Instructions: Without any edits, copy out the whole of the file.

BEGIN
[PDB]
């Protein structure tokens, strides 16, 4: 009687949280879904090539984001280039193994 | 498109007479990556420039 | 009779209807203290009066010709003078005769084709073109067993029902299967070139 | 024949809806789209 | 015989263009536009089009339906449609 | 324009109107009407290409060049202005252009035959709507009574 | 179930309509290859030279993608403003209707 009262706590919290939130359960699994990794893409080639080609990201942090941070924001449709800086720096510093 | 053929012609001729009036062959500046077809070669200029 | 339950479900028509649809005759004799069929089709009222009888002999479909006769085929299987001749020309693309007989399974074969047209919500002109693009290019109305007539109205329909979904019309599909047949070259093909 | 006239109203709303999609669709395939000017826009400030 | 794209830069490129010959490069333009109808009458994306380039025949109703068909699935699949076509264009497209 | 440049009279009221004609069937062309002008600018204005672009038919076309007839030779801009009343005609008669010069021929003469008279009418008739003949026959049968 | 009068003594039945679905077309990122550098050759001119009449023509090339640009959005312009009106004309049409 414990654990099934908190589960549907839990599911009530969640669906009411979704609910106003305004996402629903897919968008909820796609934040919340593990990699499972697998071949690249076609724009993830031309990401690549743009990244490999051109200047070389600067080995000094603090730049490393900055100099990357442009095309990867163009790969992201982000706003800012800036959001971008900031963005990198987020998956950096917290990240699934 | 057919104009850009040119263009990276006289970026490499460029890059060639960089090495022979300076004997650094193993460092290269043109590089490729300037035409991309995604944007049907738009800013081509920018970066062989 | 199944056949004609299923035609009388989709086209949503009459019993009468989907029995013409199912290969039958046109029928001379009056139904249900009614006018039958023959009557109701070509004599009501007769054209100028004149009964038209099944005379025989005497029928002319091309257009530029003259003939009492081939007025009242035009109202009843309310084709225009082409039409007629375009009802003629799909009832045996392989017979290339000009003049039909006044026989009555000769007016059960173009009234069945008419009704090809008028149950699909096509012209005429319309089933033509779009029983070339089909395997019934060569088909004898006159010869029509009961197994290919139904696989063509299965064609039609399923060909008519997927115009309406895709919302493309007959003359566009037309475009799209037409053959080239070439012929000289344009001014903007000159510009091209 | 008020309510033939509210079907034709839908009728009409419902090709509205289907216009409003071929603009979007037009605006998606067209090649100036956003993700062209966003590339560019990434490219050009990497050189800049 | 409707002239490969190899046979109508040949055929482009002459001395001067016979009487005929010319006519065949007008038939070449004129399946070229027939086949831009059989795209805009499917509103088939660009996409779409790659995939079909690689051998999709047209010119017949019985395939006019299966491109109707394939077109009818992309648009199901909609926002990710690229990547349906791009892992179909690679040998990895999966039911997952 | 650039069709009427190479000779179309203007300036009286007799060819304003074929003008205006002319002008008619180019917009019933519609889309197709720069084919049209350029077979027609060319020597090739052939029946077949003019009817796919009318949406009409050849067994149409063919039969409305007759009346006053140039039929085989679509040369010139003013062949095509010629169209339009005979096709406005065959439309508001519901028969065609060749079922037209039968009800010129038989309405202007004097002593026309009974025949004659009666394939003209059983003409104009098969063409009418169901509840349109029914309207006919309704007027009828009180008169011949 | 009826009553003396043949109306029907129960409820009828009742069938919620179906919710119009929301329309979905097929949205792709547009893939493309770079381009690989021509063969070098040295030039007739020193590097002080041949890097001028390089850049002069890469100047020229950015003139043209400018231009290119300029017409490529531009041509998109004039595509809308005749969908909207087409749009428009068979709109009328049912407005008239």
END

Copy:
[PDB]
């Protein structure tokens, strides 16, 4: 009687949280879904090539984001280039193994 | 498109007479990556420039 | 009779209807203290009066010709003078005769084709073109067993029902299967070139 | 024949809806789209 | 015989263009536009089009339906449609 | 324009109107009407290409060049202005252009035959709507009574 | 179930309509290859030279993608403003209707 009262706590919290939130359960699994990794893409080639080609990201942090941070924001449709800086720096510093 | 053929012609001729009036062959500046077809070669200029 | 339950479900028509649809005759004799069929089709009222009888002999479909006769085929299987001749020309693309007989399974074969047209919500002109693009290019109305007539109205329909979904019309599909047949070259093909 | 006239109203709303999609669709395939000017826009400030 | 794209830069490129010959490069333009109808009458994306380039025949109703068909699935699949076509264009497209 | 440049009279009221004609069937062309002008600018204005672009038919076309007839030779801009009343005609008669010069021929003469008279009418008739003949026959049968 | 009068003594039945679905077309990122550098050759001119009449023509090339640009959005312009009106004309049409 414990654990099934908190589960549907839990599911009530969640669906009411979704609910106003305004996402629903897919968008909820796609934040919340593990990699499972697998071949690249076609724009993830031309990401690549743009990244490999051109200047070389600067080995000094603090730049490393900055100099990357442009095309990867163009790969992201982000706003800012800036959001971008900031963005990198987020998956950096917290990240699934 | 057919104009850009040119263009990276006289970026490499460029890059060639960089090495022979300076004997650094193993460092290269043109590089490729300037035409991309995604944007049907738009800013081509920018970066062989 | 199944056949004609299923035609009388989709086209949503009459019993009468989907029995013409199912290969039958046109029928001379009056139904249900009614006018039958023959009557109701070509004599009501007769054209100028004149009964038209099944005379025989005497029928002319091309257009530029003259003939009492081939007025009242035009109202009843309310084709225009082409039409007629375009009802003629799909009832045996392989017979290339000009003049039909006044026989009555000769007016059960173009009234069945008419009704090809008028149950699909096509012209005429319309089933033509779009029983070339089909395997019934060569088909004898006159010869029509009961197994290919139904696989063509299965064609039609399923060909008519997927115009309406895709919302493309007959003359566009037309475009799209037409053959080239070439012929000289344009001014903007000159510009091209 | 008020309510033939509210079907034709839908009728009409419902090709509205289907216009409003071929603009979007037009605006998606067209090649100036956003993700062209966003590339560019990434490219050009990497050189800049 | 409707002239490969190899046979109508040949055929482009002459001395001067016979009487005929010319006519065949007008038939070449004129399946070229027939086949831009059989795209805009499917509103088939660009996409779409790659995939079909690689051998999709047209010119017949019985395939006019299966491109109707394939077109009818992309648009199901909609926002990710690229990547349906791009892992179909690679040998990895999966039911997952 | 650039069709009427190479000779179309203007300036009286007799060819304003074929003008205006002319002008008619180019917009019933519609889309197709720069084919049209350029077979027609060319020597090739052939029946077949003019009817796919009318949406009409050849067994149409063919039969409305007759009346006053140039039929085989679509040369010139003013062949095509010629169209339009005979096709406005065959439309508001519901028969065609060749079922037209039968009800010129038989309405202007004097002593026309009974025949004659009666394939003209059983003409104009098969063409009418169901509840349109029914309207006919309704007027009828009180008169011949 | 009826009553003396043949109306029907129960409820009828009742069938919620179906919710119009929301329309979905097929949205792709547009893939493309770079381009690989021509063969070098040295030039007739020193590097002080041949890097001028390089850049002069890469100047020229950015003139043209400018231009290119300029017409490529531009041509998109004039595509809308005749969908909207087409749009428009068979709109009328049912407005008239």